A scuba diver monitors a healthy coral reef

Going remote to discover how WA’s oceanic reefs have fared this summer

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23 April 2024

Hundreds of kilometres from Western Australia’s Kimberley coast lies isolated and unique oceanic reefs. Rising steeply from the ocean floor, these reef systems are home to beautiful, diverse coral systems which teem with life.

The wonder they harbour in marine life is countered by the challenge they pose to science teams to study and monitor them, an increasingly important consideration as climate change warms oceans and brings disturbance events like bleaching to these reefs with increasing regularity.

A healthy coral reefscape
Ashmore Reef in 2017. Photo: James Gilmour

It’s a challenge AIMS scientists have undertaken since 1996, and one they are embarking on right now. A team of 10 AIMS scientists, led by Dr James Gilmour, is venturing out again on board AIMS Research Vessel Solander to monitor how Ashmore Reef, the Scott Reefs and Mermaid Reef in the Rowley Shoals are faring following an uncertain summer.

“Getting out to these reefs is a huge undertaking. Ashmore is located closer to Indonesia than to Australia and will take us two days to steam to from Darwin,” said Dr Gilmour.

“But it will be worth it. These reefs are rich marine environments with unique genetic diversity. Because of their isolation, these reefs experience relatively few local pressures affecting others around the world, although they are increasingly affected by traditional and illegal fishing. However, their biggest threat is biodiversity loss through climatic disturbances, so it is important we keep monitoring and assessing their capacity to recover or adapt to ocean heating.”

As Australia’s tropical marine research agency, AIMS scientists work with management partners to monitor a variety of reefs in Western Australian (WA) waters.

AIMS scientists at Mermaid Reef. Photo: Camille Grimaldi

These diverse reefs, along with others in WA waters, have faced differing heating and cooling conditions over the summer driven by climate change, as well as the El Nino and positive Indian Ocean Dipole weather events, and periodic storms and cyclones. 

“Until now, our scientists have been monitoring conditions over the region remotely using sea surface temperature data from satellites as well as oceanographic modelling. But it is now time to get in the water and see exactly what is happening below the surface,” said Dr Gilmour.

“Our team of coral scientists, geneticists, oceanographers, and fish ecologists will be at sea for three weeks conducting bleaching and long-term monitoring surveys at each of the reefs.

“For Ashmore, this is the first time we have visited since 2017, while for Scott, this is our first monitoring trip since 2021.”

two divers in the water over corals which are pale and obviously bleached

Dr Gilmour said satellite data showed heat had been building over these two northern oceanic reefs earlier this summer, but that reprieves in the form of storm and tropical cyclone activities had since lowered the risk of bleaching. 

“Corals there probably bleached following the earlier heat accumulation so we may document some recent impacts on these reefs. But due to the cooling, any bleaching in autumn is less likely to be severe or widespread. Conditions with heating can rapidly change so the outcome is not certain, although I’m more hopeful than I was a few months ago,” he added.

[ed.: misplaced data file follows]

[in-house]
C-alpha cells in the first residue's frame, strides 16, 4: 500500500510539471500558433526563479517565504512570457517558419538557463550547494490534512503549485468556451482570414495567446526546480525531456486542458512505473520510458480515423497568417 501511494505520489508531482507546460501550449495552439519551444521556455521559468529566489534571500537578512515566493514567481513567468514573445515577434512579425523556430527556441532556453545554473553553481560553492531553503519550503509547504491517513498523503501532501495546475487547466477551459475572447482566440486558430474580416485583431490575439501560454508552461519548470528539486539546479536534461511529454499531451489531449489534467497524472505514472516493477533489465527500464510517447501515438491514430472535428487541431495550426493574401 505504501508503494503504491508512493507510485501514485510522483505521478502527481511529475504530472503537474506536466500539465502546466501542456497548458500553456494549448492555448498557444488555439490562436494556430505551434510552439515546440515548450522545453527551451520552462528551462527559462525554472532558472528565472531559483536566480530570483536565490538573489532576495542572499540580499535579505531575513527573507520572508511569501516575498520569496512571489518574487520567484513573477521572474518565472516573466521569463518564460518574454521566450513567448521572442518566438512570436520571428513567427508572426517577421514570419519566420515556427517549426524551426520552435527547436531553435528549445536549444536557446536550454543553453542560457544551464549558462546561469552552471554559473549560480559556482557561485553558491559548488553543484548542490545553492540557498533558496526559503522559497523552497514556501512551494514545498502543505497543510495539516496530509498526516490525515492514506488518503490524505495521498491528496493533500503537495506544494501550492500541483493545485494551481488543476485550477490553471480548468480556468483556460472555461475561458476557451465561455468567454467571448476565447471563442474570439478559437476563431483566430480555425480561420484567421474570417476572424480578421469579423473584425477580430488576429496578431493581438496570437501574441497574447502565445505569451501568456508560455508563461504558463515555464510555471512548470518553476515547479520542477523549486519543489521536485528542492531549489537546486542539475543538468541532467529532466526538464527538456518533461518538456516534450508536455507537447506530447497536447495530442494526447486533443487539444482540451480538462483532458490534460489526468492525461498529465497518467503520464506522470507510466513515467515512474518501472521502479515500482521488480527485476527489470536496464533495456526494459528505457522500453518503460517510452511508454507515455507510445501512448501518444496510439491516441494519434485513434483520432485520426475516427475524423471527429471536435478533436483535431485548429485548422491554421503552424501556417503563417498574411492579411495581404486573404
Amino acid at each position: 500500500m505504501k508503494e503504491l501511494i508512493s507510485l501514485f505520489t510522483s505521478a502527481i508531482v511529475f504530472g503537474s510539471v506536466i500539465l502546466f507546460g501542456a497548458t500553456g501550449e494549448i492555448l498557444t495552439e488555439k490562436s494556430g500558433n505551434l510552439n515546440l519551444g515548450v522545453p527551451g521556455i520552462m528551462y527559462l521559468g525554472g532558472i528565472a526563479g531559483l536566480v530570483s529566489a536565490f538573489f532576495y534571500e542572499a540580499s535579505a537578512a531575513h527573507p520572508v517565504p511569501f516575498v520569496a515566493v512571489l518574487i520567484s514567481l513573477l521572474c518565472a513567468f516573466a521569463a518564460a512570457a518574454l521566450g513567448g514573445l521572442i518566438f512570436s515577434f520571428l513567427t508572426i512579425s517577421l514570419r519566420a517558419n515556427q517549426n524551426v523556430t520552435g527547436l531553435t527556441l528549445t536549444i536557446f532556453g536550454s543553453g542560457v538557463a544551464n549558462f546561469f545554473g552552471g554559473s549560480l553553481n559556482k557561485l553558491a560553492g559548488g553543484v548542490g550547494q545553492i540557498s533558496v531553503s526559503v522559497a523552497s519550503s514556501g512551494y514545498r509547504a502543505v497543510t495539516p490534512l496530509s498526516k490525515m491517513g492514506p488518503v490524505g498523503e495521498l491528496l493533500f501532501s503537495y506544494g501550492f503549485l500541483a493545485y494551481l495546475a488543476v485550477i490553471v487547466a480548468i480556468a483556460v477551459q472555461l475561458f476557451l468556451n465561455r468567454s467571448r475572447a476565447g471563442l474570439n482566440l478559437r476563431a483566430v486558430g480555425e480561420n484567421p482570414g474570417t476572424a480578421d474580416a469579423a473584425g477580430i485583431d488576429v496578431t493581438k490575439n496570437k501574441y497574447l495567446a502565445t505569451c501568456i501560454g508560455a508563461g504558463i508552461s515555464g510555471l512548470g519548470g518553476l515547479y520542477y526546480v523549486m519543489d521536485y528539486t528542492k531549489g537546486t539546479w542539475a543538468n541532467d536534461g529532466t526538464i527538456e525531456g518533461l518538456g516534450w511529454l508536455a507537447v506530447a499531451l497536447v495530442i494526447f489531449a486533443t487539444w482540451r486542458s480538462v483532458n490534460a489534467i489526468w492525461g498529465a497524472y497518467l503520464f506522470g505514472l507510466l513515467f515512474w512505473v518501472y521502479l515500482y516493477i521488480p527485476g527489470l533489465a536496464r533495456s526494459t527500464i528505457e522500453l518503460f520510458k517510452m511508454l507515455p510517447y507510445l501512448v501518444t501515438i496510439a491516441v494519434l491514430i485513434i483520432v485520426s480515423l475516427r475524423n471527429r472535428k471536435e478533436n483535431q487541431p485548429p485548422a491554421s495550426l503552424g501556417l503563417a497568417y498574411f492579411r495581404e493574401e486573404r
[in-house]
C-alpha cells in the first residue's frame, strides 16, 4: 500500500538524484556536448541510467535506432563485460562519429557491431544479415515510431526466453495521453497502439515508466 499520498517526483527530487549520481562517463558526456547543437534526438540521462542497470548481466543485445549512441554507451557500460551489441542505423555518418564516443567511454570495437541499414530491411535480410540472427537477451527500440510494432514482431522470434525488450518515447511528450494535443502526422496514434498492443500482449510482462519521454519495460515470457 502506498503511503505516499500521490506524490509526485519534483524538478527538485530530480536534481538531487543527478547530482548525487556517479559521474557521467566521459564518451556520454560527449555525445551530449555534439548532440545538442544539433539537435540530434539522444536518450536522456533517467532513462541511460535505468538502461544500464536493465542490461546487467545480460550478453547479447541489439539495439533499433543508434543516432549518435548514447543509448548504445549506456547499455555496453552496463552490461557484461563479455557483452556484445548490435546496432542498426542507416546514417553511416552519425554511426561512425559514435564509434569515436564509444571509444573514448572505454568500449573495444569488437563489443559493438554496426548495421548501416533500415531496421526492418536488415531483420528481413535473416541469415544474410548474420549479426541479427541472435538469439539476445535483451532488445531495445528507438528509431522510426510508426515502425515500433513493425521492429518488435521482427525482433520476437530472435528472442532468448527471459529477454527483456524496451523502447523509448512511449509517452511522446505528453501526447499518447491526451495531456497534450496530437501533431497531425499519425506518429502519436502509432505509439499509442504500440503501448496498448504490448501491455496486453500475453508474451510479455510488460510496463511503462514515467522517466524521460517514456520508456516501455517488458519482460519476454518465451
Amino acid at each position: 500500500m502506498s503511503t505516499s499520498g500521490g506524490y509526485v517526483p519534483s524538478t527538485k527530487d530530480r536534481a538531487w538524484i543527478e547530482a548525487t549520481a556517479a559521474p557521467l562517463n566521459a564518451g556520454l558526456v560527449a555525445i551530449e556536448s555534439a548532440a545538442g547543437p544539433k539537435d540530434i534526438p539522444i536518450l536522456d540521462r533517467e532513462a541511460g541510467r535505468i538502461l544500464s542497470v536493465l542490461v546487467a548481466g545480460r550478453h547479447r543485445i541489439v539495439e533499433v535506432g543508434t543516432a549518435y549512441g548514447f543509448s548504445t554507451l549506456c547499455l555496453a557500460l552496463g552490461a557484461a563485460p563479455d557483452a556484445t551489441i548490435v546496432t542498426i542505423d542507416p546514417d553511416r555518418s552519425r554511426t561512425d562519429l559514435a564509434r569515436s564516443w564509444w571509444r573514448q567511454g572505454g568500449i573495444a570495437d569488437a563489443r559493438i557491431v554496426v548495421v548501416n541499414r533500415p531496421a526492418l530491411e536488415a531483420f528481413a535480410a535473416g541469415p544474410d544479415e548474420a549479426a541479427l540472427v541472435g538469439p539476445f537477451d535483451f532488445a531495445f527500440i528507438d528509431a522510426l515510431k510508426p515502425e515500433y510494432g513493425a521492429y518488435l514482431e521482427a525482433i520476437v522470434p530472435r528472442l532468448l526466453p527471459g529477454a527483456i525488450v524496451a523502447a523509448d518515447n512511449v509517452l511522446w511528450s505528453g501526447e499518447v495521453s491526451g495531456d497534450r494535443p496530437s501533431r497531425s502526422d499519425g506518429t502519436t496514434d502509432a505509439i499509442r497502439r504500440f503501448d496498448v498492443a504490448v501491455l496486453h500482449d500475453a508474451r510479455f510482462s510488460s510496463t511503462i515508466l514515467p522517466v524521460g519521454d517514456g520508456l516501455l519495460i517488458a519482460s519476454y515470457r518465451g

“There has been consistent although not severe heat stress at these reefs most years since 2020, so it is important we keep collecting data and building our understanding of their responses.”

In addition to these bleaching surveys, at Ashmore Reef, the team will also be deploying oceanographic instruments and conducting surveys to learn more about the structure, resilience and function of this reef. 

These activities will contribute to a project with managing entity Parks Australia called Building Resilience in Australia’s Iconic Offshore Reefs, which began last year and supports the Ocean Discovery and Restoration program. 

The project aims to build knowledge of current coral resilience in Ashmore and Mermaid Reefs and will contribute to the development of a framework to guide management decisions, including novel interventions. Ultimately this knowledge can be applied to help with the management of other oceanic reefs across Australia’s marine park network.

The second reef AIMS will be visiting is the Scott Reefs – Australia’s largest oceanic reef system. 

An aerial image of a coral reef
Scott Reef from the air. Photo: Nick Thake

AIMS has been monitoring this isolated oceanic atoll for almost 30 years. Despite its isolation and limited supply of new coral larvae from surrounding reefs, the Scott Reefs remain reasonably resilient because of good water quality and fish stocks that help with coral survival and growth following disturbances.

The Scott Reefs were hit by severe bleaching events in 1998 and 2016, and additional heat stress in 2017, 2019 and 2020. These events, along with cyclones, have resulted in reductions in coral cover, followed by periods of recovery.

The final stop on the trip will be to Mermaid Reef in the Rowley Shoals. 

Dr Gilmour said accumulated heat stress had not been as much of an issue this summer for a system known for its healthy and resilient coral reef habitat. The Shoals have not experienced any major coral bleaching events, although patchy bleaching has become more common in recent years. 

The results of the surveys conducted in the coming weeks will be published when the data has been assessed.

Feature photo: James Gilmour